Courtesy of Outsider Pictures

Coming Home Again

Movie Information

This beautifully made film will be recognizable to any adult child coming to understand the full humanity of his or her own mother.
Genre: Drama
Director: Wayne Wang
Starring: Justin Chon, Jackie Chung, Christina July Kim
Rated: NR

Coming Home Again takes its bland title from the rich New Yorker essay on which it’s based, a 1995 slice of memoir by Chang-Rae Lee. Set well before he became an acclaimed novelist (Native Speaker), Lee’s touching piece is about his return to his parents’ house to help take care of his mother who is in the final stages of stomach cancer. Adapted for film by Lee and Wayne Wang and directed by Wang, the movie transports the action from 1990s suburbia to an apartment in present-day San Francisco.

Working with cinematographer Richard Wong, a frequent collaborator, Wang constructs a painterly and poignant chamber drama with essentially four characters: Rae (Justin Chon of the Twilight movies), his mom (Jackie Chung) and dad (John Lie), and his sister, Jiyoung (Christina July Kim). But Dad is often absent, and Jiyoung arrives only late in the film, so the movie is chiefly the portrait of a mother-son bond — both its strengths and its pitfalls.

The film flashes between the present (in cool, bluish hues) and unspecified moments of the past (in warm, reddish hues), as Rae’s mom gradually reveals the hidden sources of sadness in her life. The family is Korean-American, but while immigration is a part of the story, the emotions and tensions between Rae and his mom will be recognizable to any adult child coming to understand the full human frailty of his or her own mother.

Coming Home Again is also a food film, opening with Rae preparing his mom’s signature pork ribs and climaxing with an elaborate New Year’s dinner — all complicated by the mother’s cancer, which makes her unable to eat. The symbolic weight of this broken bond is clear, as is the metaphoric intent of Rae’s attempts to patch up the peeling paint in his parents’ home.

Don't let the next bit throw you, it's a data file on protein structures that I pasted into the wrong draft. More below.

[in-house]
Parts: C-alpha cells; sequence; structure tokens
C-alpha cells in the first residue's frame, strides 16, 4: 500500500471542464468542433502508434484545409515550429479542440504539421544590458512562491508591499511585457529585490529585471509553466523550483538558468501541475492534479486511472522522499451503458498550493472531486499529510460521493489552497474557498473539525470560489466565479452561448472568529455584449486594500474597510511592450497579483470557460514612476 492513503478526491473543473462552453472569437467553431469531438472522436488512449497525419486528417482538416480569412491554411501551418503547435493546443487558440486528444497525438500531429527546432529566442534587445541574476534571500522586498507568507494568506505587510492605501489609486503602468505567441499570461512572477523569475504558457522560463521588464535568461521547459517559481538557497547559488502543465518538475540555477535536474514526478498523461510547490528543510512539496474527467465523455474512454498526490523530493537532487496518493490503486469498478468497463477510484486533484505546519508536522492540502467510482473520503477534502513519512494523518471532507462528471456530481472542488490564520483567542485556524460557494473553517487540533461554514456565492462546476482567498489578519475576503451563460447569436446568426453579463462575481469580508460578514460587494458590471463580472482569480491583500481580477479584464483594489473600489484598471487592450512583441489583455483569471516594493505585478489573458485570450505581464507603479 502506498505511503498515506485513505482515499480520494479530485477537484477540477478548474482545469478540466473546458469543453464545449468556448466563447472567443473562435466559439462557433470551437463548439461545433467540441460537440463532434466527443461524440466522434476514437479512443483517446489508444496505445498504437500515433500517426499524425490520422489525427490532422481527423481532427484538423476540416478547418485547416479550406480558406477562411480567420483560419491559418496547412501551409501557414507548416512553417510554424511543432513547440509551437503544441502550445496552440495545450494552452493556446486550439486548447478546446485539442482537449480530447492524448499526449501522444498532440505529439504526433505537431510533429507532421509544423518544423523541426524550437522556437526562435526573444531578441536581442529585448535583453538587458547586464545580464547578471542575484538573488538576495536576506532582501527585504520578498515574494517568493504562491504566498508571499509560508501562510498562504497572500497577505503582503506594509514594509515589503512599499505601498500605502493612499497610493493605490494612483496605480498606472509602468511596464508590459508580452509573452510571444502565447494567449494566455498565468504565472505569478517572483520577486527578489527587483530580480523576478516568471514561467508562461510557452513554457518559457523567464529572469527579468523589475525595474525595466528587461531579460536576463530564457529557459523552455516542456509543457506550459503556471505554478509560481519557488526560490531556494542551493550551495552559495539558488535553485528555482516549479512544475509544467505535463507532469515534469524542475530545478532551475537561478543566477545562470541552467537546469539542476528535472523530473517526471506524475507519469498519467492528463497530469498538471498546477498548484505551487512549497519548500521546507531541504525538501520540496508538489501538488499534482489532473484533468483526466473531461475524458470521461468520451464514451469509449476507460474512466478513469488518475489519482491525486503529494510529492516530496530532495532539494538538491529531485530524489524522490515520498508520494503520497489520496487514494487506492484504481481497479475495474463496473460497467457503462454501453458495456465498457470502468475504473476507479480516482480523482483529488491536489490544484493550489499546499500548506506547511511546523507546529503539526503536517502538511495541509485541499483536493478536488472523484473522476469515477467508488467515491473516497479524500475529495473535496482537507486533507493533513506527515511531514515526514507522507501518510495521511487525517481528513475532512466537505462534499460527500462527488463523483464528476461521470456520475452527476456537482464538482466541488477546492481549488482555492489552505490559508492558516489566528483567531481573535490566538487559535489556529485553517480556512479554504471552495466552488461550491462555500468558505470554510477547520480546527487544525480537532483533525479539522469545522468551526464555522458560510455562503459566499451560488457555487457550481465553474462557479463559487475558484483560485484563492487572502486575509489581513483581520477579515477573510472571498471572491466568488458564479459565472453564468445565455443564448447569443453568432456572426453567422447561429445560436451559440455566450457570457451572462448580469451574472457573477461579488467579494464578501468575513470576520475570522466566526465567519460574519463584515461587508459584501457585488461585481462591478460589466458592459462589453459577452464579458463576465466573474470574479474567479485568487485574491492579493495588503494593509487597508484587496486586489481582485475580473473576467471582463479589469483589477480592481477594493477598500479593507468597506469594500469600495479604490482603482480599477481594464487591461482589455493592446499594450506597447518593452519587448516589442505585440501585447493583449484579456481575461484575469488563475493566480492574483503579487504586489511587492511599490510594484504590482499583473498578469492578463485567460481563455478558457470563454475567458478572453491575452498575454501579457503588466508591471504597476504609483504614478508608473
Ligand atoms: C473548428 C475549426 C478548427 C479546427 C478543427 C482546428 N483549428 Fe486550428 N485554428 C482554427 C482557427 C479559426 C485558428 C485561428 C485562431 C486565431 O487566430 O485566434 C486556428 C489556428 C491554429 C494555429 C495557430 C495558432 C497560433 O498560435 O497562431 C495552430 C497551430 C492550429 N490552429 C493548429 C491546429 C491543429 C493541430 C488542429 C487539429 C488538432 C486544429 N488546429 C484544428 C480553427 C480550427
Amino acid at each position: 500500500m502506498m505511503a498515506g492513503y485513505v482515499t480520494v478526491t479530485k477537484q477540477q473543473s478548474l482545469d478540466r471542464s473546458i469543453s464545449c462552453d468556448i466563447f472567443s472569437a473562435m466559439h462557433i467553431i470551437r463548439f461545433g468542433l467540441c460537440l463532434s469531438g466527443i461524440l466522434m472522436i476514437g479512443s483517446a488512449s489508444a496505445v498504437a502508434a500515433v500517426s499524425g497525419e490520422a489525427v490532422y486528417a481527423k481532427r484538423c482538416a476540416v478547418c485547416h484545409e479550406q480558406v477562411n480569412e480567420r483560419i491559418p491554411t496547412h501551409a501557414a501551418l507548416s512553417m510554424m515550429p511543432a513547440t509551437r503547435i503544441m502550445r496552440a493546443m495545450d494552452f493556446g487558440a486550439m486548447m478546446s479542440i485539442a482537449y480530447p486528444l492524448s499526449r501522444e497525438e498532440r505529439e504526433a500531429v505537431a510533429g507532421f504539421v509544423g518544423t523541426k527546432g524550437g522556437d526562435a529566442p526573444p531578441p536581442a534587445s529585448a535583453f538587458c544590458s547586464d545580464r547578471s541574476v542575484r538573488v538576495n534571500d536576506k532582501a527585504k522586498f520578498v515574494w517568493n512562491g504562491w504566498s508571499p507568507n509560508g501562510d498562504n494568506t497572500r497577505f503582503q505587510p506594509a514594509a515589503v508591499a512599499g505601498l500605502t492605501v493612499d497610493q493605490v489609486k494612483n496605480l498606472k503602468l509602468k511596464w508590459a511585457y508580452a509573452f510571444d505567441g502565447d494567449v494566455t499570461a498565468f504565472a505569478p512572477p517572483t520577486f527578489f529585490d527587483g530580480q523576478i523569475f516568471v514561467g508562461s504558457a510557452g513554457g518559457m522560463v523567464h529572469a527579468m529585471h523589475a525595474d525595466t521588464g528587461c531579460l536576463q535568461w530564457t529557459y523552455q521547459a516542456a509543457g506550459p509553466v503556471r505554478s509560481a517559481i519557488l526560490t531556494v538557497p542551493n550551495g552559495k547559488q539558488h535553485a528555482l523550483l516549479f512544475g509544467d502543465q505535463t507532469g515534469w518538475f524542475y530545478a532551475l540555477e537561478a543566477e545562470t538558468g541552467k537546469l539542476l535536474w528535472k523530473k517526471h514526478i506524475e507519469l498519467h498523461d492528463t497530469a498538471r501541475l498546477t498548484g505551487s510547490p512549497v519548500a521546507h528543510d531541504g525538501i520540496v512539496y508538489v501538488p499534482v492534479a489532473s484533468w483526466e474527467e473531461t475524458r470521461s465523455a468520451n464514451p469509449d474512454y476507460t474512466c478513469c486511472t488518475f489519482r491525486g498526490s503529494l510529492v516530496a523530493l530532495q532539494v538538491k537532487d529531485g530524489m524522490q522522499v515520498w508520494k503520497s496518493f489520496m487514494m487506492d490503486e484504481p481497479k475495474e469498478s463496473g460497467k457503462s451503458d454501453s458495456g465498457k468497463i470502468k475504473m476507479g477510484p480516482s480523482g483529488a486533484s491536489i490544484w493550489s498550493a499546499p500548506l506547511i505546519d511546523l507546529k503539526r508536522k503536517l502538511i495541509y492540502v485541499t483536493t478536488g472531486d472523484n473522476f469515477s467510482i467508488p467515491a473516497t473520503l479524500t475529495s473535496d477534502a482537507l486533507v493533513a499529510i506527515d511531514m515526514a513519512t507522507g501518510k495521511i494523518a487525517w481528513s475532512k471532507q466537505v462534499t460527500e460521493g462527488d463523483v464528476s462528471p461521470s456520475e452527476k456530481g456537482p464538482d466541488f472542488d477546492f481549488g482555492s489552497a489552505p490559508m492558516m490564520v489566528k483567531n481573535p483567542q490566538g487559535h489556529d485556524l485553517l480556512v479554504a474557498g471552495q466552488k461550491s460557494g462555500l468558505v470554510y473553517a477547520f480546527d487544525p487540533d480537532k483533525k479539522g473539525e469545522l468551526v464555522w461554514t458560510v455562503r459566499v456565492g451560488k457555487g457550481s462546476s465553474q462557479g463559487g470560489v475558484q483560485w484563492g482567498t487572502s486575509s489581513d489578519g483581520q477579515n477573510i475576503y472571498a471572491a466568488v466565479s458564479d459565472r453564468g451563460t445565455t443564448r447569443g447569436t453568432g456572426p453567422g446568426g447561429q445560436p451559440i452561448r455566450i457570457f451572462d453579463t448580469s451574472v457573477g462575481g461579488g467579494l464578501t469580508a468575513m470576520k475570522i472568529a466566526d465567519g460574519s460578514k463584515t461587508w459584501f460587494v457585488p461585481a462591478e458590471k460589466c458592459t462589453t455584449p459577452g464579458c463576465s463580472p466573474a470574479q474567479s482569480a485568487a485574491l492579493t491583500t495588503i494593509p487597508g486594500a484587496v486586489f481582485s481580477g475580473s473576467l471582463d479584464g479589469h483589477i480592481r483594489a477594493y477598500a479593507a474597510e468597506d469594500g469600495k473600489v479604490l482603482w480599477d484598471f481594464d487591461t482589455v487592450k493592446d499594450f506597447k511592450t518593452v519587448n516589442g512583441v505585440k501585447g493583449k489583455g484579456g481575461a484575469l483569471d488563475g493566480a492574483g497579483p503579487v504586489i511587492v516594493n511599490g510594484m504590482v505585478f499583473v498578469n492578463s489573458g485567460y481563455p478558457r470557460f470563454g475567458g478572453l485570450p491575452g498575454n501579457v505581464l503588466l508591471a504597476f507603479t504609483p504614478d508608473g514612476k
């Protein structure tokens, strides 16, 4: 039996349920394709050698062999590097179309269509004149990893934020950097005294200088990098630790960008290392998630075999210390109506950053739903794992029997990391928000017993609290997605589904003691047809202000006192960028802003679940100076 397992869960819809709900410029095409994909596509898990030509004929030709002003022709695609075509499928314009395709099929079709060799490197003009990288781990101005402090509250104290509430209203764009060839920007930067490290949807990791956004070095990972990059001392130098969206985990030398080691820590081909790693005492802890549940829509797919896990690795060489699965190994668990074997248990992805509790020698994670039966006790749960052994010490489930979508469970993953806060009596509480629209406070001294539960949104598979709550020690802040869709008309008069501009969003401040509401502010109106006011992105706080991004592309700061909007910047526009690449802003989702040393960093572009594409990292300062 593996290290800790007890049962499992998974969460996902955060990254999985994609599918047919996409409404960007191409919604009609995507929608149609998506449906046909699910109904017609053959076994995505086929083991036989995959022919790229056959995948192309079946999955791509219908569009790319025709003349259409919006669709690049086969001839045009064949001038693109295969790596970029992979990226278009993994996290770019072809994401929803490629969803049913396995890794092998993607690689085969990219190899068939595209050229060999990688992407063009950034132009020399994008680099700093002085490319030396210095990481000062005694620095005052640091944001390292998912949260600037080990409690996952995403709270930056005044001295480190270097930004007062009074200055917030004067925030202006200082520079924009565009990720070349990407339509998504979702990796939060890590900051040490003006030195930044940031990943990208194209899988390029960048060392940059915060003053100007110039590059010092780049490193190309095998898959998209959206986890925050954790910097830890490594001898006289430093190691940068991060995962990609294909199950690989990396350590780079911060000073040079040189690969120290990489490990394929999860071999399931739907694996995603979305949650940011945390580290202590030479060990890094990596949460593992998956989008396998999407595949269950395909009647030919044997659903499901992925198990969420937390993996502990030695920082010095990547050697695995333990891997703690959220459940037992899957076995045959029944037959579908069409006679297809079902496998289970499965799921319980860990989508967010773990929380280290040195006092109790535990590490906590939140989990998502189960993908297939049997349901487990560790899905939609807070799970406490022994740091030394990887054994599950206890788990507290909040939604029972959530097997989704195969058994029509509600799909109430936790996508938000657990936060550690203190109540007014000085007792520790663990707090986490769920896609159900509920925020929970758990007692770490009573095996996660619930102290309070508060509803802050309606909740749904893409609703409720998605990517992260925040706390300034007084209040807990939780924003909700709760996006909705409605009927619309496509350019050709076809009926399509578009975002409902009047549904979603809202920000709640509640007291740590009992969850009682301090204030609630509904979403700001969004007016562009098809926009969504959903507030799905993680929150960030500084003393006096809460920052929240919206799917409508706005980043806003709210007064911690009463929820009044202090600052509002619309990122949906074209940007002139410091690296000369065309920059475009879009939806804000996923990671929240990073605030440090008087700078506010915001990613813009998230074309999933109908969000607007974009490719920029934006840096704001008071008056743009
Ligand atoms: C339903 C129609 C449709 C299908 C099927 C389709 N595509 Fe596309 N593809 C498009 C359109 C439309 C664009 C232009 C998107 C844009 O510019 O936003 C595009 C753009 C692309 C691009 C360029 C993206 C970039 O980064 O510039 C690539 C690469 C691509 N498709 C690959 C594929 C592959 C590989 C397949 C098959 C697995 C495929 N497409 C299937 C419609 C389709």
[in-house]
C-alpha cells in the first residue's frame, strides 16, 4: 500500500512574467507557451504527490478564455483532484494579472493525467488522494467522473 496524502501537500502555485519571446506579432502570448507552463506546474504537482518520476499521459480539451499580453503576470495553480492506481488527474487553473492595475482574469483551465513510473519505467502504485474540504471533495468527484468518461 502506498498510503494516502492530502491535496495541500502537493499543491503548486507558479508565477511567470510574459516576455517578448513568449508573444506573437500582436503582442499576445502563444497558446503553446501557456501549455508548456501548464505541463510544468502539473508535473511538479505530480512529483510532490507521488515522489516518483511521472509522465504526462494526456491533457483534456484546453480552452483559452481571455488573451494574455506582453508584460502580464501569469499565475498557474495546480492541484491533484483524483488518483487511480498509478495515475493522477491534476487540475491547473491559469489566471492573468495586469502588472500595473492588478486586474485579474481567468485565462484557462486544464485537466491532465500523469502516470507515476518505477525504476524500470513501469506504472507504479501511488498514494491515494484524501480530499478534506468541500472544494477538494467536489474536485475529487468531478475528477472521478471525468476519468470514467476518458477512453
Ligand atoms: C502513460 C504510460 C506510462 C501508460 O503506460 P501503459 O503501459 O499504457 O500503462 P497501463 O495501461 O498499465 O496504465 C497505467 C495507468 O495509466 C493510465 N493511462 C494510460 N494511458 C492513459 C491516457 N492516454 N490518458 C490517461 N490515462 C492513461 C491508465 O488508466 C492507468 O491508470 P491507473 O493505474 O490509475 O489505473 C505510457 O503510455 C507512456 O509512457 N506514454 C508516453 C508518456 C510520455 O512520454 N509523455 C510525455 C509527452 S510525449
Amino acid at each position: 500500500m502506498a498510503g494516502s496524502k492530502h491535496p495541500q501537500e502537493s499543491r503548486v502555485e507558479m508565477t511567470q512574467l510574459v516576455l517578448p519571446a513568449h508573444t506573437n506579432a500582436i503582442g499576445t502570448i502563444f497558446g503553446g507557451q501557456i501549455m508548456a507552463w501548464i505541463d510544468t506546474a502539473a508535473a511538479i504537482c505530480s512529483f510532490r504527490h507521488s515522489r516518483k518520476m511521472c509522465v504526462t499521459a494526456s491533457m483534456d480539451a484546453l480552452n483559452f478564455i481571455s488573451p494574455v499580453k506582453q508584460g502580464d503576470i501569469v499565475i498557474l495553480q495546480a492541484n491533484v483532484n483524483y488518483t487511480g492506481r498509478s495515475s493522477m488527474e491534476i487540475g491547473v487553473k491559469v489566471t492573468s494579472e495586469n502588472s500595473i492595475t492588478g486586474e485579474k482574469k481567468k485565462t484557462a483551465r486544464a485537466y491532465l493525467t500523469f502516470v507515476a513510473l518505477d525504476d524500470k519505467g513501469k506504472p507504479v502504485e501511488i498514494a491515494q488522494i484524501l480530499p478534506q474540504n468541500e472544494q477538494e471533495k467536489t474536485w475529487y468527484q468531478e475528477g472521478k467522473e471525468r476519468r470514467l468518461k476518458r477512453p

But the film is never arch or pretentious, in part because the actors are so committed to the quiet truth of their roles. As the mom, Chung gives a fantastic performance, beautifully understated and yet often heartbreaking. Chon is equally fine, although it would be hard for any actor to sell some of Rae’s stranger actions and outbursts toward the end.

This is not a movie anyone needs to explain to you — it’s all right there in Wang’s and Wong’s gorgeous compositions, in the naturalistic dialogue and in the layers of meaning built up by the characters’ successive revelations. Don’t shy away from Coming Home Again because of the terminal illness at its center. It’s most definitely a movie chiefly about filial love and life.

Available to rent via


Before you comment

The comments section is here to provide a platform for civil dialogue on the issues we face together as a local community. Xpress is committed to offering this platform for all voices, but when the tone of the discussion gets nasty or strays off topic, we believe many people choose not to participate. Xpress editors are determined to moderate comments to ensure a constructive interchange is maintained. All comments judged not to be in keeping with the spirit of civil discourse will be removed and repeat violators will be banned. See here for our terms of service. Thank you for being part of this effort to promote respectful discussion.

Leave a Reply

To leave a reply you may Login with your Mountain Xpress account, connect socially or enter your name and e-mail. Your e-mail address will not be published. All fields are required.